The platform’s plan to privatize TSA would also be a dangerous and expensive disaster, throwing away a decade and a half of reliable airport security and returning us the pre-9/11 model that failed to such devastating effect. Instead of dismantling the TSA, the platform should demand that the agency receive the funding and staff it needs to do its jobs safely and efficiently, which a Republican-led Congress has failed to do for years.”

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The American Federation of Government Employees (AFGE) is the largest federal employee union, representing 670,000 workers in the federal government and the government of the District of Columbia.

Head of Largest Federal Employee Union Calls for $15 an hour minimum wage

AFGE President: Tens of thousands of federal, D.C. government workers don’t earn living wage

AFGE Fight For 15WASHINGTON – The head of the largest union representing federal and D.C. government employees says the federal government should follow the lead of Los Angeles and other cities by raising the minimum wage for federal and D.C. government employees to $15 an hour.

“There are tens of thousands of federal and D.C. government employees who work full-time yet earn less than $15 an hour,” American Federation of Government Employees National President J. David Cox Sr. said. “The federal government should serve as an example for other employers to follow by providing its own employees with a living wage.”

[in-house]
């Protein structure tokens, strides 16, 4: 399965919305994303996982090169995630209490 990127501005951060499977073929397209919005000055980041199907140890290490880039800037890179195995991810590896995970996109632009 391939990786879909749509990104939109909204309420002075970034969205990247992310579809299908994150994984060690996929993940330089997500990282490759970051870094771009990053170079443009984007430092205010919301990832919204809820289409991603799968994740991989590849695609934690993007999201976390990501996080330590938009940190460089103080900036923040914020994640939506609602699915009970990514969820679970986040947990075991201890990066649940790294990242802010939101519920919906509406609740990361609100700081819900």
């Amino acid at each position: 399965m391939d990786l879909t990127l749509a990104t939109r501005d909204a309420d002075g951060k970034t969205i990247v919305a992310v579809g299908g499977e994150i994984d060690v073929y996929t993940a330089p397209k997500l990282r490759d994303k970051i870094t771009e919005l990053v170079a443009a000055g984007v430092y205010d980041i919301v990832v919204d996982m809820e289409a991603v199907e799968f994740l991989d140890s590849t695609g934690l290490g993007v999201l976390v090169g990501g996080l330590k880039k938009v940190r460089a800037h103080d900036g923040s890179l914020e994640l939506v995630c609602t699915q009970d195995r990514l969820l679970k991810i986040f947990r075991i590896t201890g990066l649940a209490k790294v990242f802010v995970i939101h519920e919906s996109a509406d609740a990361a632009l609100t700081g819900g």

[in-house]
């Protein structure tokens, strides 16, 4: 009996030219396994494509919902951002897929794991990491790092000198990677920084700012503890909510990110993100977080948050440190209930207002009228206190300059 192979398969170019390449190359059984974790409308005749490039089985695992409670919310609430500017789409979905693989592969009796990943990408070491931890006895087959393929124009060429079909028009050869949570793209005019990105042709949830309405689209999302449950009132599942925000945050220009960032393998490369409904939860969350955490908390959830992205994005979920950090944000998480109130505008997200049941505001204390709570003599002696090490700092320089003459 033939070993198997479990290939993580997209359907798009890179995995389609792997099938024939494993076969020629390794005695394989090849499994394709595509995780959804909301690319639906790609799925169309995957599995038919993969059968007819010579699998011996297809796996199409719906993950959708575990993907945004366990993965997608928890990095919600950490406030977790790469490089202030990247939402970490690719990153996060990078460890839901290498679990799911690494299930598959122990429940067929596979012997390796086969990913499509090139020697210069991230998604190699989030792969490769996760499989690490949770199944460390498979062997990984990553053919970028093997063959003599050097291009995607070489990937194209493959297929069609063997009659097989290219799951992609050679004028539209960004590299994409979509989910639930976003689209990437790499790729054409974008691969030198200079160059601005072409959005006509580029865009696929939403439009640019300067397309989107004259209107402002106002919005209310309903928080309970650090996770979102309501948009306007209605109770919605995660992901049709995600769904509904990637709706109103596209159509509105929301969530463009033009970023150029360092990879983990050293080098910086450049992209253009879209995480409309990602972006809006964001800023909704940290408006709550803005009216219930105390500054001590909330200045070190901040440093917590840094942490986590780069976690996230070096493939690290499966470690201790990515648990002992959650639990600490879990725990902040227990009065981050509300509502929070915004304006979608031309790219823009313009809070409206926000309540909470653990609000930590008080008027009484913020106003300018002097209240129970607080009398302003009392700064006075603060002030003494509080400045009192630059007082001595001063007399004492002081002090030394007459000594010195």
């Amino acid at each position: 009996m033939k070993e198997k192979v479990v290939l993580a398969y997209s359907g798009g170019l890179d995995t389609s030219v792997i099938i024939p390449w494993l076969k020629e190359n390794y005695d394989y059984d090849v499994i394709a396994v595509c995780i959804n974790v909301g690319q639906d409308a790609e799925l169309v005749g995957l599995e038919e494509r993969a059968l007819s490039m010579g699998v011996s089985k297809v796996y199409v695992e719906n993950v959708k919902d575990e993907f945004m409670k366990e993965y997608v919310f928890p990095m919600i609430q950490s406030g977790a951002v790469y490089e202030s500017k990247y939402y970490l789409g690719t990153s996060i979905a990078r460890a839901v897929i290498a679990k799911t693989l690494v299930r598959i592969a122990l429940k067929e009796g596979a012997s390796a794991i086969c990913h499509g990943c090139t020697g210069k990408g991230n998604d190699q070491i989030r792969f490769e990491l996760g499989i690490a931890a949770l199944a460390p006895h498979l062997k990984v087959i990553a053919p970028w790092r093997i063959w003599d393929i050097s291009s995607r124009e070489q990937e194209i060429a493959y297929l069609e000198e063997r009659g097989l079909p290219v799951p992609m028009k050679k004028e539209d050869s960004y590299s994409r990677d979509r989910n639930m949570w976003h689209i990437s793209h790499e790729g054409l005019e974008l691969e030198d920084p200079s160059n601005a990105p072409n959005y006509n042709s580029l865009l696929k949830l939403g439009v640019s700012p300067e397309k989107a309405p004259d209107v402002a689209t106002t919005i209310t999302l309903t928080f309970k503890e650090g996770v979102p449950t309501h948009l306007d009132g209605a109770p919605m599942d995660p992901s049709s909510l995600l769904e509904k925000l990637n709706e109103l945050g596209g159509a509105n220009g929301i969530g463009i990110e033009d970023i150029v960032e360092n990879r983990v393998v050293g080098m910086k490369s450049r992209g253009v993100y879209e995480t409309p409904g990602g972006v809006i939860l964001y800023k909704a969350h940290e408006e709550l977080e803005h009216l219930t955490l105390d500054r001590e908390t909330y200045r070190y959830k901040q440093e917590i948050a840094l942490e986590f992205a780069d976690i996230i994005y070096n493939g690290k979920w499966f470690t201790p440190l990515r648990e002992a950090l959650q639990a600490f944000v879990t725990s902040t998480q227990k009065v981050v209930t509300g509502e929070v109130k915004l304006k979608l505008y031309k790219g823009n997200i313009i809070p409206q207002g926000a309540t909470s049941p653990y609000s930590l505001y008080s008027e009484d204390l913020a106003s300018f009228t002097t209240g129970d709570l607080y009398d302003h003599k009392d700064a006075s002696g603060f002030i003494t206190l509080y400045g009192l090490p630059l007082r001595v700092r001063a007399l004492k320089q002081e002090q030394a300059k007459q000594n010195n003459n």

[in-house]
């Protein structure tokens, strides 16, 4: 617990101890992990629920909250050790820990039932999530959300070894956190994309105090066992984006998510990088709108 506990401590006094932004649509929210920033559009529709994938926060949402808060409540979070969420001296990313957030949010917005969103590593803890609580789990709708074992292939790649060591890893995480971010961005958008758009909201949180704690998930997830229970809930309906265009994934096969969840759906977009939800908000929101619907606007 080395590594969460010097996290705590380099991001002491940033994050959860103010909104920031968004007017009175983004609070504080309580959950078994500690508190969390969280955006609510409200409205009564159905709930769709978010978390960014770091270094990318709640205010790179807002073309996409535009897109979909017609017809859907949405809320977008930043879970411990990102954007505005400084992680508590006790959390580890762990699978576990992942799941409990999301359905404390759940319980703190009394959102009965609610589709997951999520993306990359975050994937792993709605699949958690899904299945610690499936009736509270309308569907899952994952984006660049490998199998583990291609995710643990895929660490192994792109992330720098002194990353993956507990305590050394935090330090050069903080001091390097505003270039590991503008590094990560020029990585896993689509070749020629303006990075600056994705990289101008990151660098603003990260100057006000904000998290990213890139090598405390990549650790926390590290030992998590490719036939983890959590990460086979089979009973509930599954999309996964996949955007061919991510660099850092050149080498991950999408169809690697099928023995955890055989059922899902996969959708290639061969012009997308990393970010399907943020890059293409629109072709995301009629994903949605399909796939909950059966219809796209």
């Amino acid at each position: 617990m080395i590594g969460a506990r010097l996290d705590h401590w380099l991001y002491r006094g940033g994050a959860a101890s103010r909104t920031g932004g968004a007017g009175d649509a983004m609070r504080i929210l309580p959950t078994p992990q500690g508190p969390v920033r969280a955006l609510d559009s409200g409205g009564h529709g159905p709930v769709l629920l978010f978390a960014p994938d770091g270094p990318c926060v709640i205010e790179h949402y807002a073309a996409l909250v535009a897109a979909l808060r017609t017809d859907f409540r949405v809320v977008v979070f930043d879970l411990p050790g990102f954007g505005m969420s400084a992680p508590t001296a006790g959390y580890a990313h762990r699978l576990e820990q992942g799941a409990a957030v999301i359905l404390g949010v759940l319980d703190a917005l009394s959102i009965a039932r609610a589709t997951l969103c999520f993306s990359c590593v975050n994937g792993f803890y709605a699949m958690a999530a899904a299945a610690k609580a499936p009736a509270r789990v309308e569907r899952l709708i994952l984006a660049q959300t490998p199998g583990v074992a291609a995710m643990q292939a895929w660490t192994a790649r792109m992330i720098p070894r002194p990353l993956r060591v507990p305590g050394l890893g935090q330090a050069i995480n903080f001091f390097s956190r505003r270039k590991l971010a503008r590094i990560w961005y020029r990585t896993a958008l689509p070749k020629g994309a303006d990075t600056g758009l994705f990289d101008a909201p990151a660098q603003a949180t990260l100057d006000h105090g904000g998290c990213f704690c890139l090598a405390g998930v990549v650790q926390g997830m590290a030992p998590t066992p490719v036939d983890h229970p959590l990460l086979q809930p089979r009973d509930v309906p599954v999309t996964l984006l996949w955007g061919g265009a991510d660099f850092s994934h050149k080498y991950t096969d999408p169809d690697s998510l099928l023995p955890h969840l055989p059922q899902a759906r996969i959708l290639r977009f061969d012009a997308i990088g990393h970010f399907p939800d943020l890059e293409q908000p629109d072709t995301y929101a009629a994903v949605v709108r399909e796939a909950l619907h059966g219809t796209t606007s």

This week, city leaders in Los Angeles voted to increase the minimum wage for municipal employees to $15 an hour over the next five years, joining three other cities that have enacted a $15 minimum wage in the past year. The current federal minimum wage is $7.25 an hour.

“Minimum wage workers today earn less than they did in 1950, when accounting for inflation. Employees who put in an honest day’s work should be able to feed their family and put a roof over their head without having to rely on government programs that are intended for the poor and indigent,” Cox said.

Last year, President Obama issued an executive order raising the minimum wage for federal contract workers to $10.10 an hour, yet the administration has resisted calls to support even that modest increase for the government’s own workers. AFGE and other labor unions on the Federal Prevailing Rate Advisory Committee made a proposal that the White House support increasing the minimum wage for hourly federal employees to $10.10 an hour. But the proposal died due to opposition from management representatives on the committee.

“The workers performing these low-paid jobs are just as vital to the mission of their agencies as everyone else. They are licensed practical nurses at our veterans’ hospitals, food service workers at our commissaries, and maintenance workers at our military bases. They are supporting our country, yet they are unable to support themselves and their families on the paltry wages they earn from the government,” Cox said.